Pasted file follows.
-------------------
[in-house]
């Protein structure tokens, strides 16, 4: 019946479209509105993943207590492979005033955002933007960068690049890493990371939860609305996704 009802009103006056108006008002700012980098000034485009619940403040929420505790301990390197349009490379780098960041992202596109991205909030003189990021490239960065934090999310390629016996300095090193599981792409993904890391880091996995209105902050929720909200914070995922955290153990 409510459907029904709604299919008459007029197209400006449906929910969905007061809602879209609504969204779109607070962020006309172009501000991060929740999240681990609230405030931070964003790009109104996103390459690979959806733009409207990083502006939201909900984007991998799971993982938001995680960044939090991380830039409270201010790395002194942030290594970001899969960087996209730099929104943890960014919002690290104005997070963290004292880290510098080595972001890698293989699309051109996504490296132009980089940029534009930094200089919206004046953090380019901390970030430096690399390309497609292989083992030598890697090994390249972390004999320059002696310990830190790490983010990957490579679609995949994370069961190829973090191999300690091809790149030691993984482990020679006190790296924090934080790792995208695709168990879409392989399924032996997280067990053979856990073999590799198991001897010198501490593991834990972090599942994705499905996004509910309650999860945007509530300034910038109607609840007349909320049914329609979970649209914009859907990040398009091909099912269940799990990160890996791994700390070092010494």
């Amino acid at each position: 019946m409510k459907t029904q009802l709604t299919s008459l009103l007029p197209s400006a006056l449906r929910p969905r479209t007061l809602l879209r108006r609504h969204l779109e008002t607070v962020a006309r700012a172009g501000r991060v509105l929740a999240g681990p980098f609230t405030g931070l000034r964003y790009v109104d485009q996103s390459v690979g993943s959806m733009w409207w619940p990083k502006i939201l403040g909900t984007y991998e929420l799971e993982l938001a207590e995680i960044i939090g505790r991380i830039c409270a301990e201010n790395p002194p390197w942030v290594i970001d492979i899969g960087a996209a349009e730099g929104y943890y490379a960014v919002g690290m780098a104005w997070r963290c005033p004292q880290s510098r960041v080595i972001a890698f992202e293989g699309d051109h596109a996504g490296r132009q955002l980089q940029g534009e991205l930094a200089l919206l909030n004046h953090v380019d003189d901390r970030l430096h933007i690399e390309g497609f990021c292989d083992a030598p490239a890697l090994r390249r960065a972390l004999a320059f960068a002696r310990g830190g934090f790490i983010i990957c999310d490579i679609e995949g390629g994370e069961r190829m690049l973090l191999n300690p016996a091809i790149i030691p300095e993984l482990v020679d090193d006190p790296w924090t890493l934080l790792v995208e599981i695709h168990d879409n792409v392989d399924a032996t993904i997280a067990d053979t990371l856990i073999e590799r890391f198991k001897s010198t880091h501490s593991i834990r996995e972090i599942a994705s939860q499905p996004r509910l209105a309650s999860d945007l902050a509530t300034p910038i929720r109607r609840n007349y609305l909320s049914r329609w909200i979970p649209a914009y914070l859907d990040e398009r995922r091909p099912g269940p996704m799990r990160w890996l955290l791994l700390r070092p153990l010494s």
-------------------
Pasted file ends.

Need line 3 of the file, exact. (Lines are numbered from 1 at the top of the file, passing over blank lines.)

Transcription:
């Amino acid at each position: 019946m409510k459907t029904q009802l709604t299919s008459l009103l007029p197209s400006a006056l449906r929910p969905r479209t007061l809602l879209r108006r609504h969204l779109e008002t607070v962020a006309r700012a172009g501000r991060v509105l929740a999240g681990p980098f609230t405030g931070l000034r964003y790009v109104d485009q996103s390459v690979g993943s959806m733009w409207w619940p990083k502006i939201l403040g909900t984007y991998e929420l799971e993982l938001a207590e995680i960044i939090g505790r991380i830039c409270a301990e201010n790395p002194p390197w942030v290594i970001d492979i899969g960087a996209a349009e730099g929104y943890y490379a960014v919002g690290m780098a104005w997070r963290c005033p004292q880290s510098r960041v080595i972001a890698f992202e293989g699309d051109h596109a996504g490296r132009q955002l980089q940029g534009e991205l930094a200089l919206l909030n004046h953090v380019d003189d901390r970030l430096h933007i690399e390309g497609f990021c292989d083992a030598p490239a890697l090994r390249r960065a972390l004999a320059f960068a002696r310990g830190g934090f790490i983010i990957c999310d490579i679609e995949g390629g994370e069961r190829m690049l973090l191999n300690p016996a091809i790149i030691p300095e993984l482990v020679d090193d006190p790296w924090t890493l934080l790792v995208e599981i695709h168990d879409n792409v392989d399924a032996t993904i997280a067990d053979t990371l856990i073999e590799r890391f198991k001897s010198t880091h501490s593991i834990r996995e972090i599942a994705s939860q499905p996004r509910l209105a309650s999860d945007l902050a509530t300034p910038i929720r109607r609840n007349y609305l909320s049914r329609w909200i979970p649209a914009y914070l859907d990040e398009r995922r091909p099912g269940p996704m799990r990160w890996l955290l791994l700390r070092p153990l010494s």